The left indicator light lets you know if the booster is using its Automatic Gain Control function. If it flashes yellow, that means the Flare is self-adjusting, and is part of normal operation.

However, if your light is flashing red, that means the incoming signal is too strong and the booster has shut down. If this happens, consider relocating your omnidirectional antenna or pointing the yagi antenna in a different direction.

Right Indicator Light

The right indicator light deals with the separation between the booster and the outside antenna.

If the light is flashing yellow, the system is boosting signal, but at a reduced power level from its potential. If you’re happy with this coverage, don’t worry about it. If you want even more coverage, move the amplifier farther from the outside antenna.

If the light is flashing red and yellow, the system is experiencing oscillation and may have shut down one or more bands. This means you are not receiving any boosted signal on that band. Again – you'll need to move the amplifier farther from the outside antenna in order to resolve this problem.

Why Isn’t My SureCall Flare, SureCall Flare 3.0., or FlareDB+ Signal Booster Working?

There are numerous reasons why your booster might not be working, but some of the most common include:

Not Enough Separation Between the Amplifier and Outside Antenna

This is extremely common, and will be communicated by your booster via the right indicator light.

Make sure you have at least 20 feet of vertical separation between your outside antenna and the amplifier, or 50 feet of horizontal separation. Any less, and you’ll see anything from reduced performance to outright booster shutdown.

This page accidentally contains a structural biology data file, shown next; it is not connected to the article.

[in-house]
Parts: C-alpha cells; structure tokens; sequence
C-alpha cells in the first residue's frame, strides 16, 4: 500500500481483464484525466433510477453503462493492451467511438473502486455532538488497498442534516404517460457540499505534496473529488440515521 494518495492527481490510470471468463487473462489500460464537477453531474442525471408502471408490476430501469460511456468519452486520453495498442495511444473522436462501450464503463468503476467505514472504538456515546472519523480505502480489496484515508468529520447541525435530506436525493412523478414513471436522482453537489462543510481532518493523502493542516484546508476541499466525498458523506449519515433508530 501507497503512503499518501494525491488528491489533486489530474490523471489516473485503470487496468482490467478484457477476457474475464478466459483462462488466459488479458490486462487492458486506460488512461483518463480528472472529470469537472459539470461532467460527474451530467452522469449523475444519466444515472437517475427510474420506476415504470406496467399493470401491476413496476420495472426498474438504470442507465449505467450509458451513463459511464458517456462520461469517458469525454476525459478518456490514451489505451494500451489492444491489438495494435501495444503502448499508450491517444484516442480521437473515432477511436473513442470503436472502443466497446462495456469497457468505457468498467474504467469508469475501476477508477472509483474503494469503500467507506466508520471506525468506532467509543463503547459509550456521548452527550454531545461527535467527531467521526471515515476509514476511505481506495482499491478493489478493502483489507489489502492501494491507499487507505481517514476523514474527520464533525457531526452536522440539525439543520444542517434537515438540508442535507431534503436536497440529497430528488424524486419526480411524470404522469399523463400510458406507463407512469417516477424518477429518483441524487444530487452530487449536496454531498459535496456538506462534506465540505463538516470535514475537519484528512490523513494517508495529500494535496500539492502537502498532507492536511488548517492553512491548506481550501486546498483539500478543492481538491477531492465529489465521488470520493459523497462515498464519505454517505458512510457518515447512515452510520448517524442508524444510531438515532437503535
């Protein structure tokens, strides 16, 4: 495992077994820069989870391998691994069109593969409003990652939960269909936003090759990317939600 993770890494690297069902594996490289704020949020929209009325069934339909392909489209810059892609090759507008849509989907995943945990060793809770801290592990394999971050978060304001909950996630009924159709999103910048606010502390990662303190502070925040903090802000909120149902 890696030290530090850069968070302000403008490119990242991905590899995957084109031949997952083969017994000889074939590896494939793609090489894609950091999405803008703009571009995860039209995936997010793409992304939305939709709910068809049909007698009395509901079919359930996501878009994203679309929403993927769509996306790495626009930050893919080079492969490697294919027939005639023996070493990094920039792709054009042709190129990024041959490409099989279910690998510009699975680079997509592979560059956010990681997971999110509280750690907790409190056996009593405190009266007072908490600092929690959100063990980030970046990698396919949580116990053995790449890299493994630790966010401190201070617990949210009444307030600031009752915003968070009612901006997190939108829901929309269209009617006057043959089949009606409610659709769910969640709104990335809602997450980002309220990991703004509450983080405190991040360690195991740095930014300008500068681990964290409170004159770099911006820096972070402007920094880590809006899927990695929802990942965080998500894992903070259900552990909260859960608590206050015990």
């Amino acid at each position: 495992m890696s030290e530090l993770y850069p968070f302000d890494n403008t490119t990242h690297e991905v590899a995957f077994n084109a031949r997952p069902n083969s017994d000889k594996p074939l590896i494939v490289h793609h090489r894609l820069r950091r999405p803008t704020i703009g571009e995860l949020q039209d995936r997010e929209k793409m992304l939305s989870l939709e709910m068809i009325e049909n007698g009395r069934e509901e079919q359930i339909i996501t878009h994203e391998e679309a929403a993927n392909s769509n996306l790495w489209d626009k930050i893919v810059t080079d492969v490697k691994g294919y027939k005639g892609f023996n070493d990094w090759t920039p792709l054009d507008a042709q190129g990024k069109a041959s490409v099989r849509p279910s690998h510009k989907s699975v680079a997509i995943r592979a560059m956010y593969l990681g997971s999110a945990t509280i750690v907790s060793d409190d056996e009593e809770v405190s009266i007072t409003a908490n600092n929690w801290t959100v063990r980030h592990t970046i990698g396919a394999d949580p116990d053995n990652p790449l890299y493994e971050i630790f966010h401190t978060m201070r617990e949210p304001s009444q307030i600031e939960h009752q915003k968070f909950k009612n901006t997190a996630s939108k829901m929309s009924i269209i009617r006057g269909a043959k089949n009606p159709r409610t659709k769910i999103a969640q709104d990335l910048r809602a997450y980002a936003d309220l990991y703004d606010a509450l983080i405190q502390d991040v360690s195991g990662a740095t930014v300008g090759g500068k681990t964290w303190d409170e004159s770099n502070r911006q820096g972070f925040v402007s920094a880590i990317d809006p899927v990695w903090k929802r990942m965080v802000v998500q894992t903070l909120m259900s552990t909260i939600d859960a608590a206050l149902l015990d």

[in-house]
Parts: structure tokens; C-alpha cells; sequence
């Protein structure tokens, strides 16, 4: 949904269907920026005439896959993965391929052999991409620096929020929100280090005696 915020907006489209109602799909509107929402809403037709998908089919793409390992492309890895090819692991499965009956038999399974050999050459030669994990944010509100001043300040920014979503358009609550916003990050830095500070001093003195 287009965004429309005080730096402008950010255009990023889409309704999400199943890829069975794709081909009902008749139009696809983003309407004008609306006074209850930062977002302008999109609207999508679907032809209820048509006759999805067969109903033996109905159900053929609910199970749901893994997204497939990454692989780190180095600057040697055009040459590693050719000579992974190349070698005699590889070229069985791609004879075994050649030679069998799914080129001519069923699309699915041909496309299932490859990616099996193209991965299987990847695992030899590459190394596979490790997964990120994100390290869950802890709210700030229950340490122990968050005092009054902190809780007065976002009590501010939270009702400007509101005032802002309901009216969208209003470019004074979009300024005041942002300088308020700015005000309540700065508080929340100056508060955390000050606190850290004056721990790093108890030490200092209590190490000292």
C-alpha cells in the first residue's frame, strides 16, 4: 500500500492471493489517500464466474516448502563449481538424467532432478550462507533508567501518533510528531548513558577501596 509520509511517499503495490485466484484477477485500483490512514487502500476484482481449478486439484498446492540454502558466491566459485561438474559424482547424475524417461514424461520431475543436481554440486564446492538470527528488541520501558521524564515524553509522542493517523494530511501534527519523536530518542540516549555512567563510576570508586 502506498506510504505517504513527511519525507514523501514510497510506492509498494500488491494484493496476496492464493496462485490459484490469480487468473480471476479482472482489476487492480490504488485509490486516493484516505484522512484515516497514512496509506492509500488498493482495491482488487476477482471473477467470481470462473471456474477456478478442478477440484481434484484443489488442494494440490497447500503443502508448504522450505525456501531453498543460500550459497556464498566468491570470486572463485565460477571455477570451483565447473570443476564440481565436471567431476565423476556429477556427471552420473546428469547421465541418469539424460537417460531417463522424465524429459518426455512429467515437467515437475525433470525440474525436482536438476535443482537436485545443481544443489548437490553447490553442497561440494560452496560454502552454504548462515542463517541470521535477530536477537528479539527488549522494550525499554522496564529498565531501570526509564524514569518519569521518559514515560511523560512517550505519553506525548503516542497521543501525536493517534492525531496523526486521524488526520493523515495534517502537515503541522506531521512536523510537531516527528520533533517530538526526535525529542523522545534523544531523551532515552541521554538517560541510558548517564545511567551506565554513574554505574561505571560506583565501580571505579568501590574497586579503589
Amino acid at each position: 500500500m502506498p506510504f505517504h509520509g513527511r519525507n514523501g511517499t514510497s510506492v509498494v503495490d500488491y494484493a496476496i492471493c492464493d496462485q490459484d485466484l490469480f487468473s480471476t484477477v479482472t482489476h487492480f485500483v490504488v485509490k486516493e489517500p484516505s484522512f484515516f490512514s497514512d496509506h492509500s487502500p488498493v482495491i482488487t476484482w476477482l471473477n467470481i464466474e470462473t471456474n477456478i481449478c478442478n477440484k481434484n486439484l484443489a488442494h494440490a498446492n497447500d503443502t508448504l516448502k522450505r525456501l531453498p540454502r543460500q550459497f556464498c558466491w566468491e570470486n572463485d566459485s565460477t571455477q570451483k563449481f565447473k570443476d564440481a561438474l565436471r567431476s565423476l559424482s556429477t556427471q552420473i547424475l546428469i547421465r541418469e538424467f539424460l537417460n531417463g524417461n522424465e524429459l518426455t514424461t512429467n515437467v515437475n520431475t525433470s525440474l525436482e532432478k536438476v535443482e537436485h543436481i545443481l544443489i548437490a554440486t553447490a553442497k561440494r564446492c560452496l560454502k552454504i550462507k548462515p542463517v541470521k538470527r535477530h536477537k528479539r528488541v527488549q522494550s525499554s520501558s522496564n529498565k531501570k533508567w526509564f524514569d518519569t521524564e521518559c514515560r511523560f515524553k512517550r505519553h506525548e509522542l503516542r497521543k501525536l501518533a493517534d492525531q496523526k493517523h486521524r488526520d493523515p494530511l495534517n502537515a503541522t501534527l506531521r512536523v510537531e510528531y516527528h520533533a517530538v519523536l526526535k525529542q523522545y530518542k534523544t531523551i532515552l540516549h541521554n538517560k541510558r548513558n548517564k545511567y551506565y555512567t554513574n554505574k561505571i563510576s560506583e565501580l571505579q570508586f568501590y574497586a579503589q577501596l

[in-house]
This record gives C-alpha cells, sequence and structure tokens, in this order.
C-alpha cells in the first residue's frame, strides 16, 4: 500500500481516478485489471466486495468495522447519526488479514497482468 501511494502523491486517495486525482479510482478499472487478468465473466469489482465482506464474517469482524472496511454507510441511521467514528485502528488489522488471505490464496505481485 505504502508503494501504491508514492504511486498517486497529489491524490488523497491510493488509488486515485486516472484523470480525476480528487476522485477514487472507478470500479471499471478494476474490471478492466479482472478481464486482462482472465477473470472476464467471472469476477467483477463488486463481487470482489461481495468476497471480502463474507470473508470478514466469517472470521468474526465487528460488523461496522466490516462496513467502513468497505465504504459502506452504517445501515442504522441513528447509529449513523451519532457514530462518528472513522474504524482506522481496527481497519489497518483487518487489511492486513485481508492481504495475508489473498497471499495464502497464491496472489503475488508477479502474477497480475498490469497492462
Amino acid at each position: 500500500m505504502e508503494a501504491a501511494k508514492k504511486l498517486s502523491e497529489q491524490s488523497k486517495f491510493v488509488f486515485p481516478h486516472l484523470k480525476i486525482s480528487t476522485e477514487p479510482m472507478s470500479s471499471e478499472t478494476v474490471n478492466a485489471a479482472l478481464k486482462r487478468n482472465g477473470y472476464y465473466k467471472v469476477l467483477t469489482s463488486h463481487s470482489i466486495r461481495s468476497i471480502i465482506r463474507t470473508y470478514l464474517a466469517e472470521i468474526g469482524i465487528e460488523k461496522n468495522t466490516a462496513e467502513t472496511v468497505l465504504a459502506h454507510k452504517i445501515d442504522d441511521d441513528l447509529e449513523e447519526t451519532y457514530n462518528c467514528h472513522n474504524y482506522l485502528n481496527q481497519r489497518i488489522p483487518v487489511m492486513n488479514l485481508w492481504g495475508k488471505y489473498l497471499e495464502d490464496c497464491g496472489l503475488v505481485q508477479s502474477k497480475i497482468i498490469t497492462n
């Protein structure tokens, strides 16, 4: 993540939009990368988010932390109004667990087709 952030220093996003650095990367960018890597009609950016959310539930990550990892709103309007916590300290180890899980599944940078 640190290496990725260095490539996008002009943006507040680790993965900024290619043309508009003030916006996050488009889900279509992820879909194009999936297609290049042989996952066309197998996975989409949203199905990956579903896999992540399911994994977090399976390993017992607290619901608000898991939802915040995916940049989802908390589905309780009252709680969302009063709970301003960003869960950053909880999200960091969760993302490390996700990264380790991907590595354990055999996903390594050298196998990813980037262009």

Booster Overload

This can occur if the outside signal is too strong, and will be communicated via the left indicator light. If you’re getting this with the original Flare, try relocating the outside antenna to somewhere with less powerful signal. If with the Flare 3.0 or Flare DB+, try pointing the yagi antenna in a different direction.

We definitely recommend the original Flare in situations where overpowering signal may exist, however, as this is quite unlikely to happen.

Not Amplifying Your Bandwidths

This primarily applies to the SureCall FlareDB+, but can also apply to the other Flare models.

As mentioned earlier, the SureCall Flare DB+ only amplifies Bands 12 and 13. Anything outside of that is not covered by the signal booster. Figuring out what bands you use should be done before buying a Flare DB+ system.

However, even when looking to buy a Flare or Flare 3.0, if you use T-Mobile, you should check your bands. The FCC never approved consumer boosters for T-Mobile's band 71, which the company uses in many rural areas, or band 41, which will be the backbone of T-Mobile's upcoming fast 5G network. Thus, no Flare (or cell phone signal booster system in general) currently amplifies T-Mobile bands 41 or 71. If you are a T-Mobile subscriber, make sure to check your bands before you purchase.

The Verdict

Keeping your outside signal strength and bands in mind will allow you to make full use of the SureCall Flare, whichever model you go with.

It’s an extremely effective booster when properly set up, and costs a good deal less than its direct competition. It’s more powerful than other signal boosters at its price range - especially the FlareDB+ under the right circumstances - and a very good choice for any home or home office with a little due diligence.

The SureCall Flare line has no monthly fees, and comes with a 30-day money back guarantee and a 2 year warranty.

If you have any questions about purchasing a SureCall Flare system, or would like help with troubleshooting or installation, don’t hesitate to Contact us today, or call us at 1-800-470-6777..

For more reviews on some of our most popular signal booster, have a look at the weBoost Home MultiRoom vs SureCall Fusion4Home review, and the CelFi GO X.